Port of Halifax has helped Nova Scotia economy stay afloat for over 250 years

Posted on October 01, 2021 | Atlantic Business Magazine | 0 Comments

The City of Halifax has a long and proud maritime history. Hosting North America’s first ferry service and naval dry dock in the 1750s, Port of Halifax has been a gateway of economic activity for the province for over 250 years. A pillar of this financial contribution has been Halifax Shipyard.

The Halifax Graving Dock (a narrow basin that can be drained for shipbuilding and repairs) was built on September 21, 1889. Wooden ships, steel-hulled vessels and military destroyers were constructed and thousands of ships repaired at Halifax Shipyard over the years. After surviving one of the world’s largest man-made explosions and 132 years of production, the dry dock remains in operation today.  


A 1895 photo of the Halifax Graving Dock. (Photo credit: Canadian Society for Civil Engineering)



Halifax Explosion

Occurring in close proximity to the Halifax Graving Dock in 1917, the Halifax Explosion was the largest man-made explosion pre-dating the atomic bomb. The collision between two ships in Halifax Harbour caused extensive damage. However, impact on the dry dock was minimal. Two months after the disaster, Halifax Shipyard was back in business. 



The Halifax Graving Dock after the Halifax Explosion in 1917 (Photo credit: Canadian Society for Civil Engineering)


Shipbuilding at Halifax Shipyard

Halifax Graving Dock Company was the original owner of the dry dock, now recognized as a National Historic Civil Engineering Site. Initial production started with wooden ships. In 1918, ownership changed to Halifax Shipyard Limited and construction of the first steel-hulled ships began. Years later, all Canadian destroyers were built at Halifax Shipyard during World War II.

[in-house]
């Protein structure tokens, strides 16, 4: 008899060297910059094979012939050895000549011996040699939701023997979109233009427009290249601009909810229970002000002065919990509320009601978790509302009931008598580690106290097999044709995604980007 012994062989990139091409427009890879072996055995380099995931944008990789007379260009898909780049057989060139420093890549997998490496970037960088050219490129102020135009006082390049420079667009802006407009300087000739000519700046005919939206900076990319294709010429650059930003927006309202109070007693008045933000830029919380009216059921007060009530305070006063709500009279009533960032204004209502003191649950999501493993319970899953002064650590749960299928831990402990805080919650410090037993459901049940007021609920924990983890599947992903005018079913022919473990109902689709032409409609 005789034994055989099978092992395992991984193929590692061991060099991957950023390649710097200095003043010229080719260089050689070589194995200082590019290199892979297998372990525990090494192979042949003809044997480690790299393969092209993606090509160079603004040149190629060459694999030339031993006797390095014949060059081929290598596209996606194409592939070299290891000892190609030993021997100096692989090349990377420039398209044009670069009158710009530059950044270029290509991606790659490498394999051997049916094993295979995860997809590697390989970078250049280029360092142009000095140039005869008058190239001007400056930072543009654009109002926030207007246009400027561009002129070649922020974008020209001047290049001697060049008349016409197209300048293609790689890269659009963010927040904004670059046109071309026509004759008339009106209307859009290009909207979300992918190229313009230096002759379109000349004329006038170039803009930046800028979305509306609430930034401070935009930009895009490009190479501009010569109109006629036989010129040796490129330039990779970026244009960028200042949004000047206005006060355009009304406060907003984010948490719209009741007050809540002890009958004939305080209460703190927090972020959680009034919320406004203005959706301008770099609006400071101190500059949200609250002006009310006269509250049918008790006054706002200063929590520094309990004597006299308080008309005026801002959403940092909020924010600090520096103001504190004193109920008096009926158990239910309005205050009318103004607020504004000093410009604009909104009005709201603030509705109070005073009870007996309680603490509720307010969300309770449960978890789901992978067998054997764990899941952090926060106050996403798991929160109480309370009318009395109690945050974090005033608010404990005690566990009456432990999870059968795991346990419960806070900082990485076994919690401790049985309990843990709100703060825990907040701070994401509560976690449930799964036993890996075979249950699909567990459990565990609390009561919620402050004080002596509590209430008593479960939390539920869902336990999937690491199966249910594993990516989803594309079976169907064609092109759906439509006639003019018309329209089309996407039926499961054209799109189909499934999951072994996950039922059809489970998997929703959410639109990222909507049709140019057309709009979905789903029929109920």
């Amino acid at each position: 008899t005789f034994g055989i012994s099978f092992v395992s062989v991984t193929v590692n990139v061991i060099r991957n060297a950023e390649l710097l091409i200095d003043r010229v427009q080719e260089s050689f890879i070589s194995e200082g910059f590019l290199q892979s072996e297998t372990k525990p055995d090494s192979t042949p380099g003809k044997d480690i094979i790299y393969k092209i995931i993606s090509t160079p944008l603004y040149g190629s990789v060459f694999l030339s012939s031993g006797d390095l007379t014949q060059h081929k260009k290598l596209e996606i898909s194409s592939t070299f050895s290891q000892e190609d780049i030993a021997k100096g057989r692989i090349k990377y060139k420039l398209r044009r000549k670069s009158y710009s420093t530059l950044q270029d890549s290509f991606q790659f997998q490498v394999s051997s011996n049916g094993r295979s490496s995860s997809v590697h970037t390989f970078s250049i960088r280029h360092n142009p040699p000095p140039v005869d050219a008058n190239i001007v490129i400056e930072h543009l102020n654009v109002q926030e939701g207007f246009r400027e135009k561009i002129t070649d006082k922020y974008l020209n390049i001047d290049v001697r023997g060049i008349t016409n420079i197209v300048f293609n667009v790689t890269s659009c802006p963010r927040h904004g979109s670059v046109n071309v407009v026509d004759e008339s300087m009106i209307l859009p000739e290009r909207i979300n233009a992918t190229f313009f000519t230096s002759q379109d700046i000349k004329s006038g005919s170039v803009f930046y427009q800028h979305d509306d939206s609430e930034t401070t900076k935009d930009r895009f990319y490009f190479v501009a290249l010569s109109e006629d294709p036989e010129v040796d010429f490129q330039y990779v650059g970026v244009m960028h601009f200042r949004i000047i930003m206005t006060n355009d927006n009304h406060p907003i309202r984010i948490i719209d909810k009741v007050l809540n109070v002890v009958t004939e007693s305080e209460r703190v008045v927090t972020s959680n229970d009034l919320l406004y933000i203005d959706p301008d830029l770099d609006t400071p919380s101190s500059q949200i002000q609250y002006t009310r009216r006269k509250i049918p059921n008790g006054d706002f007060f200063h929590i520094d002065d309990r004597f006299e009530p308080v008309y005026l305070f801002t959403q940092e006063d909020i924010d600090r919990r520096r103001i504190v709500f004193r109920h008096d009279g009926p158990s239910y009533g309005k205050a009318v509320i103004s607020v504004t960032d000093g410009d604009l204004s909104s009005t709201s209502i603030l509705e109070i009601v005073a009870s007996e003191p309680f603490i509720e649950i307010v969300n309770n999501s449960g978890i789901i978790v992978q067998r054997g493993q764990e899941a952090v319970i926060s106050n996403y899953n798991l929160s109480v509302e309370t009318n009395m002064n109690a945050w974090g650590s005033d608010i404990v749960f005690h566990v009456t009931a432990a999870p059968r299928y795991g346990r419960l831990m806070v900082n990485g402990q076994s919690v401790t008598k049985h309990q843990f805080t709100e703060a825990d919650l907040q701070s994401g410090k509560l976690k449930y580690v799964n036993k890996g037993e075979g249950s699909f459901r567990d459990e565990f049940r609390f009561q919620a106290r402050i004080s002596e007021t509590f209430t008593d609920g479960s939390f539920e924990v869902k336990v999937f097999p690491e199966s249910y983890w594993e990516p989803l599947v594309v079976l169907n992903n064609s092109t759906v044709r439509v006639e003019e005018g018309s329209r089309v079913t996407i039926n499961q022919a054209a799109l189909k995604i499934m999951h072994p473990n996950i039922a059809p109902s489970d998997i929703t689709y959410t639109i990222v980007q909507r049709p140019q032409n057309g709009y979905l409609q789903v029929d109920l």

From 1918 to 1978 shipbuilding provided the largest contribution to N.S.’s economy.



Dorothy Lutz at work welding at Halifax Shipyard in 1943. (Photo credit: Irving Shipbuilding Inc.)



Adding Diversity to the Workforce

In response to a labour shortage during the Second World War, the first group of tradeswomen began working at Halifax Shipyard in 1943. Six women completed an emergency three-month welding program. Dorothy Lutz, 16 at the time, became the youngest person to complete the training.

Today, Halifax Shipyard remains committed to increasing diversity in their workforce through collaboration with organizations like Women Unlimited.  



A modern day photo of Halifax Shipyard (Photo credit: Irving Shipbuilding Inc.)



Halifax Shipyard Today

Irving Shipbuilding Inc. acquired Halifax Shipyard Limited in 1994, which still operates with the dry dock’s original design. 

After a 20 year lull in shipbuilding, Halifax Shipyard received a contract to build nine vessels for the Canadian Coast Guard in 2009. Then, in 2011, the provincial government launched a ‘Ships Start Here’ campaign to support Irving Shipbuilding’s bid for the National Shipbuilding Procurement Strategy (NSPS); a federal contract for the construction of 31 ships for the Royal Canadian Navy and Canadian Coast Guard. Irving Shipbuilding was selected for the $25-billion contract later that year. Upgrades to facilities at Halifax Shipyard began in 2013 with collaboration from Mott MacDonald and Hatch, and execution of the NSPS contract began in 2014. 

A recent story from Irving Shipbuilding reported on its progress with the NSPS contract. Electrical work is underway for the third Arctic and Offshore Patrol Ship (AOPS), which is scheduled for delivery to the Royal Canadian Navy in 2022. 

After 132 years, construction at Halifax Shipyard continues.


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